Date of Award
Master of Arts in History
In July 1954, the Geneva Accords set up a mechanism by which the war between the French and the Vietnamese would end and peace would be established in Vietnam. According to the agreements, Vietnam was to be divided temporarily into two sectors. The country was to be reunited in July 1956 after a nationwide election.
The United States, having supported the French effort to retain its colony, was determined to prevent a Communist government in Vietnam. U.S. intelligence, however, acknowledged that the Communists would win if an election were held. Therefore, the United States tried to set up a friendly government in Vietnam. At the same time, U.S. officials decided to block the election through the support of the South Vietnamese government. Documents declassified by the U.S. government, plus other primary and secondary sources, illustrate the extent to which U.S. officials were involved in the subversion of the election, a topic about which little has been written.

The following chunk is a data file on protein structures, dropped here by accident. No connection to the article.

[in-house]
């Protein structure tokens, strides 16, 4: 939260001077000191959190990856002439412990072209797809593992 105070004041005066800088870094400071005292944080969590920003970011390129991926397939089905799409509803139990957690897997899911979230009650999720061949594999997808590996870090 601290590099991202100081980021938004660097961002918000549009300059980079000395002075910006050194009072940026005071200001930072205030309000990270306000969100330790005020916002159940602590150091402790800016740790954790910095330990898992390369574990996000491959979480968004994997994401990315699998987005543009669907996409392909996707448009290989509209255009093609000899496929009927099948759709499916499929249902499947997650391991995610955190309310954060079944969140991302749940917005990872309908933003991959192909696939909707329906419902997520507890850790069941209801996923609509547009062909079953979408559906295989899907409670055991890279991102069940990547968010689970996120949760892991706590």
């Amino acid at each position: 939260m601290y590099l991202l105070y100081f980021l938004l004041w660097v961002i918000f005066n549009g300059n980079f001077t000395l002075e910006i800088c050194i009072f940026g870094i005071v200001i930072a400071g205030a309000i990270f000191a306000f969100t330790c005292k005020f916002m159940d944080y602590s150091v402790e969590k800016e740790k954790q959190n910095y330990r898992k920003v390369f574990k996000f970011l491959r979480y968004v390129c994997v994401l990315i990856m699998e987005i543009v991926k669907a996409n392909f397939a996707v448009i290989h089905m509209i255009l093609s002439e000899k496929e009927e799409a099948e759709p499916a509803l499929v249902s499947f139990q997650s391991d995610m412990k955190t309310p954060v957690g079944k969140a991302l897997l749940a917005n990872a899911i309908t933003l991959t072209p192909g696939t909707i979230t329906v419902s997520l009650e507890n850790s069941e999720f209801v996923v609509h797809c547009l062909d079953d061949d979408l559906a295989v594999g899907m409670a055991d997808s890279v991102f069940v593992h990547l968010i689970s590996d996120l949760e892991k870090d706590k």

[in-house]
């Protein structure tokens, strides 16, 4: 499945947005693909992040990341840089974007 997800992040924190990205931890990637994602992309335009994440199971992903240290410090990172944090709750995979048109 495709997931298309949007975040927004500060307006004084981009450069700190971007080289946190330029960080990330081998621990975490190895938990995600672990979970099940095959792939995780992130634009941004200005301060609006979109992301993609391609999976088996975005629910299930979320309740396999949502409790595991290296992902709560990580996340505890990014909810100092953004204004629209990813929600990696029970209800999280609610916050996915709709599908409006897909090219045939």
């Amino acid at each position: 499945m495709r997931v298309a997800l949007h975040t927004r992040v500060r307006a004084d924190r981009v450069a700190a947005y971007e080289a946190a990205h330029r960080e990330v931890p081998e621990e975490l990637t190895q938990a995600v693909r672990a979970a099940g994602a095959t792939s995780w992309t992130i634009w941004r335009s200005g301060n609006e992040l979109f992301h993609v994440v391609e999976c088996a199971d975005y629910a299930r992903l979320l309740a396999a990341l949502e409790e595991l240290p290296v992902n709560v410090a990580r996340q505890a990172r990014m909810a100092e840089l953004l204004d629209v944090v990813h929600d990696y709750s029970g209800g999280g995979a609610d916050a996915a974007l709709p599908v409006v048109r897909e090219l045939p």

The United States, which was ostensibly trying to export freedom throughout the world, successfully prevented the election from taking place. While claiming that the Vietnamese were not ready for independence, the American effort was actually an early Cold War struggle, with Vietnam as a battlefield. The issue of the election, which the Vietminh were counting on, helped form a foundation for the later transition from a political to a military struggle.
DesJarlais, Ronald J., "PRETENSE TO DEMOCRACY: THE U.S. ROLE IN THE SUBVERSION OF THE VIETNAMESE ELECTION OF 1956" (1990). Open Access Master's Theses. Paper 1784.